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Secrets of Successful Presentations by Panels
by Chris King

Last week I was a presenter on a panel consisting of three other entrepreneurs and moderated by a college president – all of us women. It gave me a chance to revisit the potential power of panel presentations, so I decided to highlight what I feel made and makes a panel presentation successful.

Start by picking a theme that will be timely for your niche audience. The reason our panel consisted of women was that the event, called an IT (Information Technology) Tea was one in a series of presentations put on by a local technology publication that has been working to bring together women involved in the technology field. Each Tea has featured a woman speaker who in some way has succeeded in an IT career. The theme for our presentation was “Doing It Her Way” and involved women entrepreneurs working with IT. Therefore, the attendees were all receptive to our topics and what we had to offer. Good listeners that hang on almost every word are a speaker’s dream.

Pick panel members with forethought. The meeting planners had obviously chosen our panel with many criteria in mind. Even though we all had the common thread of entrepreneurship and IT, we each had totally different types of companies, different backgrounds, age differences and different approaches to business. We did, however, have other qualities in common that were obvious. All are passionate about what we are accomplishing and love talking about it. We were all interested in each other (none of us had met before) and no-one tried to dominate the discussion. We could all laugh at ourselves and yet be serious about our directions. I feel that it was obvious to the audience that we were enjoying the afternoon as much as they were.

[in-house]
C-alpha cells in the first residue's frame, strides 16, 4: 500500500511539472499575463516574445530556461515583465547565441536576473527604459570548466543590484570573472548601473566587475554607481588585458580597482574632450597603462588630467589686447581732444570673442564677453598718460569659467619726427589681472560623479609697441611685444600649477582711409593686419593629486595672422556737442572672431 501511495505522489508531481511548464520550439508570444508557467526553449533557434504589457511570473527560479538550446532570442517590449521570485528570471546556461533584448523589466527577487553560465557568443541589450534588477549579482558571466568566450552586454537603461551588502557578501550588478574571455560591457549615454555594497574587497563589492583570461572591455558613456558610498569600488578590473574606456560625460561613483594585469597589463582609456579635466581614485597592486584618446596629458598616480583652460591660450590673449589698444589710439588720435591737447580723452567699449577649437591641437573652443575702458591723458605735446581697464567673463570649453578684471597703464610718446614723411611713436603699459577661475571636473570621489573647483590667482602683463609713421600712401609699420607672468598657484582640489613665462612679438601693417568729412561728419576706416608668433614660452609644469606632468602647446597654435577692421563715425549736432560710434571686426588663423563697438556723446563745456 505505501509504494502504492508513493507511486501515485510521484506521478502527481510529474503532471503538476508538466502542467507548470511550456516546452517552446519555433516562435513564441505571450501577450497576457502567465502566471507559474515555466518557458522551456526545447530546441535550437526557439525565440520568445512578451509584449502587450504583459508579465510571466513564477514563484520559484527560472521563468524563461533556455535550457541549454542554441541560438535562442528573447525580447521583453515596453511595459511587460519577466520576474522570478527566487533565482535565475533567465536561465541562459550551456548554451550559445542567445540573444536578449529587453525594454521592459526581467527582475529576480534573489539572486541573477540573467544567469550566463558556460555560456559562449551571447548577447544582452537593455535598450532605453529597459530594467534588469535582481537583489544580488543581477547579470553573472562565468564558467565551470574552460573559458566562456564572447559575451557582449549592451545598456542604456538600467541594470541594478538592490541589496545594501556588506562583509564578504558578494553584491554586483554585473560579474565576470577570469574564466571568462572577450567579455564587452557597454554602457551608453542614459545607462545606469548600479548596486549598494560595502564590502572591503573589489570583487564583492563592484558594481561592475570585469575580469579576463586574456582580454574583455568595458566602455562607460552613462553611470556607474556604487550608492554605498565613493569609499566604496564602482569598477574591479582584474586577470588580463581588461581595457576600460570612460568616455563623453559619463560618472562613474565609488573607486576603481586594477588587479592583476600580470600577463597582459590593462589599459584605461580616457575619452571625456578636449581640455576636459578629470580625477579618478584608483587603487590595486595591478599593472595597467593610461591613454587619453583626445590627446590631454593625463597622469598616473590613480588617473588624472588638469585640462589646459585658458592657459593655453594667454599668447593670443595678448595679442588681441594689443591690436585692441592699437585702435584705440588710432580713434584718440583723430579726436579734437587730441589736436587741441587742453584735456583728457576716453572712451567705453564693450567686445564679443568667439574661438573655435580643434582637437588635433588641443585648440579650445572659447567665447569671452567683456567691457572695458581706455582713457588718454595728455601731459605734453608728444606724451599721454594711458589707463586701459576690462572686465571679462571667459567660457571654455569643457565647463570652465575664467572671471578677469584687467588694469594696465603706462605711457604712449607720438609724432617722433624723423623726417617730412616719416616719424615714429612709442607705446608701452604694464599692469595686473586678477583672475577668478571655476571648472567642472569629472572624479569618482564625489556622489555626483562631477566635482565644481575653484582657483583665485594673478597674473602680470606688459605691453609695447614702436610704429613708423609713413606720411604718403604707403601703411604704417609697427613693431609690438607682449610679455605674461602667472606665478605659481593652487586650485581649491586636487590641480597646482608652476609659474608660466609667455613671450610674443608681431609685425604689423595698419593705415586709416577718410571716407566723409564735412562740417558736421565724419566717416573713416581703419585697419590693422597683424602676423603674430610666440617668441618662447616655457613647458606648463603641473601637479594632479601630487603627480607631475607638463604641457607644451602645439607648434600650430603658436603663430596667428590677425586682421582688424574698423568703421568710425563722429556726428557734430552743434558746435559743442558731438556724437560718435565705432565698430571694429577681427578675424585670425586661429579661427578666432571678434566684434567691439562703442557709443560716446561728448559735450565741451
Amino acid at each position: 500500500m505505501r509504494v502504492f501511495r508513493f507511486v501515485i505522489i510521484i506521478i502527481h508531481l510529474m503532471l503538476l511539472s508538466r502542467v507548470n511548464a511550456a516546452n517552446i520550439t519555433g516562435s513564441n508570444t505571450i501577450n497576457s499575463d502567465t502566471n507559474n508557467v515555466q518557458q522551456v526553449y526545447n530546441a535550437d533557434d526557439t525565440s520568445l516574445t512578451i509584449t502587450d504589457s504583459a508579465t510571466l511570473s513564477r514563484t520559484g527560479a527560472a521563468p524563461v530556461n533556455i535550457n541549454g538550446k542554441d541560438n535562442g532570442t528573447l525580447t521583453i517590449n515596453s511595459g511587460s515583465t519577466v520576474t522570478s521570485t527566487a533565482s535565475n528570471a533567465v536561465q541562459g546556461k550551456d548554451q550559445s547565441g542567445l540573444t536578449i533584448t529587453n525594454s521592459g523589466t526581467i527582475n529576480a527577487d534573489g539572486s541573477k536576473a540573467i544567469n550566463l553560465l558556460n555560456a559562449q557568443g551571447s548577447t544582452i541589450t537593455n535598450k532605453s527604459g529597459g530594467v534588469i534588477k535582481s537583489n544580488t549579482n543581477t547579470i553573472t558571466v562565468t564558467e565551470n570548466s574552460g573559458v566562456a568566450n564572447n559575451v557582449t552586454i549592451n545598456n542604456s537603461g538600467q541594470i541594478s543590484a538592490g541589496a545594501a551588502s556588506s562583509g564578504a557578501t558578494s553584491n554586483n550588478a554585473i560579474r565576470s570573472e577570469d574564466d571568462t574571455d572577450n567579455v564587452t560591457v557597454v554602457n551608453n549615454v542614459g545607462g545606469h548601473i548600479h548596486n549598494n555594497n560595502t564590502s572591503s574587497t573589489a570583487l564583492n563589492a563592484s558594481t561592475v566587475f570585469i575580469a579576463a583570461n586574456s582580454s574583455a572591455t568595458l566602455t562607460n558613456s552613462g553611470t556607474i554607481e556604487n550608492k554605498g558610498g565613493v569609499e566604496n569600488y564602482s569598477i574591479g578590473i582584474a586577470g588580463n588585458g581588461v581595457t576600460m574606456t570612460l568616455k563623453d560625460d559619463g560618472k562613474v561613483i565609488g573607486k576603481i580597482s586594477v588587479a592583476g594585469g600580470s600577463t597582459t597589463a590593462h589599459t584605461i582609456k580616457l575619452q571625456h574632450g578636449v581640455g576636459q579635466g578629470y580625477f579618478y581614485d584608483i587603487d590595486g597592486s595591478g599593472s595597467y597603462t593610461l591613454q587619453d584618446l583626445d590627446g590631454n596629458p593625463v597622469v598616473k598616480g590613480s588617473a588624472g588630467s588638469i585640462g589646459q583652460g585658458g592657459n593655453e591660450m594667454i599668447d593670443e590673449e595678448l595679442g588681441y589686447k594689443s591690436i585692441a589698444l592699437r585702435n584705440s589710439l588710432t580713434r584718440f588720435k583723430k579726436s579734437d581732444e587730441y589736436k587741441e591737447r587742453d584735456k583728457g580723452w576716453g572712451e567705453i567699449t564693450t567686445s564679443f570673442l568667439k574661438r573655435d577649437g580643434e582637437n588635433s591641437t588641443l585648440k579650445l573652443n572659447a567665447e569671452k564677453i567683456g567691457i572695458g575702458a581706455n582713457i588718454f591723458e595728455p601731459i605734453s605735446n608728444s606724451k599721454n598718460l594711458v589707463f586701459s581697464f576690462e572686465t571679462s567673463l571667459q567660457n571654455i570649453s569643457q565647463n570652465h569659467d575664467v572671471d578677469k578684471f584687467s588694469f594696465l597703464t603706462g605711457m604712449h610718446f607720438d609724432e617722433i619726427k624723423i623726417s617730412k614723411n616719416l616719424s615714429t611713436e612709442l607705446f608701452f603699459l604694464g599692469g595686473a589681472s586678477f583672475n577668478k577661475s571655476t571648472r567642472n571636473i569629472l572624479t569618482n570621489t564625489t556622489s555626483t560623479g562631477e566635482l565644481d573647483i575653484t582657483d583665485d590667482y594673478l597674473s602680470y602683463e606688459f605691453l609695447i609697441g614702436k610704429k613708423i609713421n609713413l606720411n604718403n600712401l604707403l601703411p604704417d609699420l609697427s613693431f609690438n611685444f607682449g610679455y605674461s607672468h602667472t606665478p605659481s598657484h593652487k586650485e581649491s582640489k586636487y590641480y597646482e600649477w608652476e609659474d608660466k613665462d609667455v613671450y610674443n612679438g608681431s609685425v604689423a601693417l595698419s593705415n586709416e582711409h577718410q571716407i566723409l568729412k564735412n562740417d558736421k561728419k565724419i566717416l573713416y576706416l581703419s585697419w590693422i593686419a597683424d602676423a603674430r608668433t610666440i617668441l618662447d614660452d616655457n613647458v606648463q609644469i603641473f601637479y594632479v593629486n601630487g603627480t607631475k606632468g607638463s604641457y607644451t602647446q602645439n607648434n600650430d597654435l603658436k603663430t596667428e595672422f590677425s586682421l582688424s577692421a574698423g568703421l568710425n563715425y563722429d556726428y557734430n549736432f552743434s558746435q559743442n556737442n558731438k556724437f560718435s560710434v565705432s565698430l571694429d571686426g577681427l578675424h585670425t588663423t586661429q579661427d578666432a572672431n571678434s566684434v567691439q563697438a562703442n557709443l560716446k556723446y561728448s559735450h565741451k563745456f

Prepare, prepare, prepare. Organize, organize, organize. It is my firm belief that the success of a panel undertaking depends upon prior preparation. The woman who pulled our presentation together told us to the minute when and how long we would be speaking. She wrote the introductions and sample questions for the moderator and made copies of everything (including the timeline) for each of us. She had an excellent sound system set up with an extra microphone for the audience, and when we got to the Question and Answer part (with sufficient time set aside for this portion of the presentation), she had planted a few questions with audience members to get the ball rolling – which it did. When I say she allowed sufficient time for questions, I mean she left enough time so that a good variety of questions and answers were posed, and yet it wasn’t so much time that the audience ran out of good questions – it could have even lasted longer. The sign of a successful presentation is when people leave wishing they could have heard more.

You’ve been asked to be part of a panel, so how do you prepare? Yes, even though as a panel participant you don’t know for sure what the other panelists are going to say, or what questions will be asked, it is as important, as always, to be prepared. We were fortunate because we had timelines and biographies of the other panelists beforehand. But we had no idea about what or how the others would speak. Each of us brought notes and had a strong opening and closing statement (sort of a motto for our lives and our businesses). Two of the women had most of their presentations typed out, but we were given less time than previously planned, so that made them more spontaneous in their delivery too. Because you are not the only show, be ready to have fun with the other panelists and be flexible enough to change parts of what you might have said to balance the whole presentation. Each of us made it plain to the others and the audience that we felt honored to be asked to be part of this panel and we all took the opportunity to work together to make the afternoon worthwhile for everyone.

Whether you are a presenter and/or a meeting planner and/or program coordinator, consider using the idea of a panel for your next presentation. It takes some extra organization and work, but I think you will find that it is well worth the time. I heard many say as they left the room that this was the “best IT Tea yet!”

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